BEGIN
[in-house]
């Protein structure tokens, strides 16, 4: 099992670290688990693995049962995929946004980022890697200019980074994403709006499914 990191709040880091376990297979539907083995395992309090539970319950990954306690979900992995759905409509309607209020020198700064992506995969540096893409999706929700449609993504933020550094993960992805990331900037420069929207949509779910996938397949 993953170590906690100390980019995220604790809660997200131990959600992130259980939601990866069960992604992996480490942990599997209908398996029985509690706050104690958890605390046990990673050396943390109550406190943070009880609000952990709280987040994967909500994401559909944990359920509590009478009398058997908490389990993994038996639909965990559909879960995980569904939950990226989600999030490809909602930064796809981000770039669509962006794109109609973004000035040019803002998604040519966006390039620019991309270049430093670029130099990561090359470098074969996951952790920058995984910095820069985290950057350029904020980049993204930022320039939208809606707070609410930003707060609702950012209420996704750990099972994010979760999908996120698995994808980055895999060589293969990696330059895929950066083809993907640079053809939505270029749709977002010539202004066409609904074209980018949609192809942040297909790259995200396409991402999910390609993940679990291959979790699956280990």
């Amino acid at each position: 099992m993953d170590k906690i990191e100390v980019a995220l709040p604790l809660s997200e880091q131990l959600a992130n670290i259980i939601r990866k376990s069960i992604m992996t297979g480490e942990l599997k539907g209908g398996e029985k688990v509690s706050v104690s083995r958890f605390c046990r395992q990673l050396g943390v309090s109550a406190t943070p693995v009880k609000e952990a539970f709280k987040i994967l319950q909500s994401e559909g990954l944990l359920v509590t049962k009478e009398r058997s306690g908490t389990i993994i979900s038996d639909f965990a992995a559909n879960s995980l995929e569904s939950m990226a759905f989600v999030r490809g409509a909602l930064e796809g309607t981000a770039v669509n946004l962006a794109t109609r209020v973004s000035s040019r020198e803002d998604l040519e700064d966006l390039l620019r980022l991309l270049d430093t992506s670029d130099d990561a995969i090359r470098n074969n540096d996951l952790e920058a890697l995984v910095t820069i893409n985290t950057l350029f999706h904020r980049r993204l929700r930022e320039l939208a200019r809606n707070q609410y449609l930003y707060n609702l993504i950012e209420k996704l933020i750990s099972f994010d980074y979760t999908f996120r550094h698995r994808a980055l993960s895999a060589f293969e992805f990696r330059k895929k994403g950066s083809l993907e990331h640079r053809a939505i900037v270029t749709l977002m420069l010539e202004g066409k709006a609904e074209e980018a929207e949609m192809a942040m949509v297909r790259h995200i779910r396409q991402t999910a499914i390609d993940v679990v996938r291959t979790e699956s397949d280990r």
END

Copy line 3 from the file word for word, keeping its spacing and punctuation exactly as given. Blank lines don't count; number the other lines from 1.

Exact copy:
């Amino acid at each position: 099992m993953d170590k906690i990191e100390v980019a995220l709040p604790l809660s997200e880091q131990l959600a992130n670290i259980i939601r990866k376990s069960i992604m992996t297979g480490e942990l599997k539907g209908g398996e029985k688990v509690s706050v104690s083995r958890f605390c046990r395992q990673l050396g943390v309090s109550a406190t943070p693995v009880k609000e952990a539970f709280k987040i994967l319950q909500s994401e559909g990954l944990l359920v509590t049962k009478e009398r058997s306690g908490t389990i993994i979900s038996d639909f965990a992995a559909n879960s995980l995929e569904s939950m990226a759905f989600v999030r490809g409509a909602l930064e796809g309607t981000a770039v669509n946004l962006a794109t109609r209020v973004s000035s040019r020198e803002d998604l040519e700064d966006l390039l620019r980022l991309l270049d430093t992506s670029d130099d990561a995969i090359r470098n074969n540096d996951l952790e920058a890697l995984v910095t820069i893409n985290t950057l350029f999706h904020r980049r993204l929700r930022e320039l939208a200019r809606n707070q609410y449609l930003y707060n609702l993504i950012e209420k996704l933020i750990s099972f994010d980074y979760t999908f996120r550094h698995r994808a980055l993960s895999a060589f293969e992805f990696r330059k895929k994403g950066s083809l993907e990331h640079r053809a939505i900037v270029t749709l977002m420069l010539e202004g066409k709006a609904e074209e980018a929207e949609m192809a942040m949509v297909r790259h995200i779910r396409q991402t999910a499914i390609d993940v679990v996938r291959t979790e699956s397949d280990r």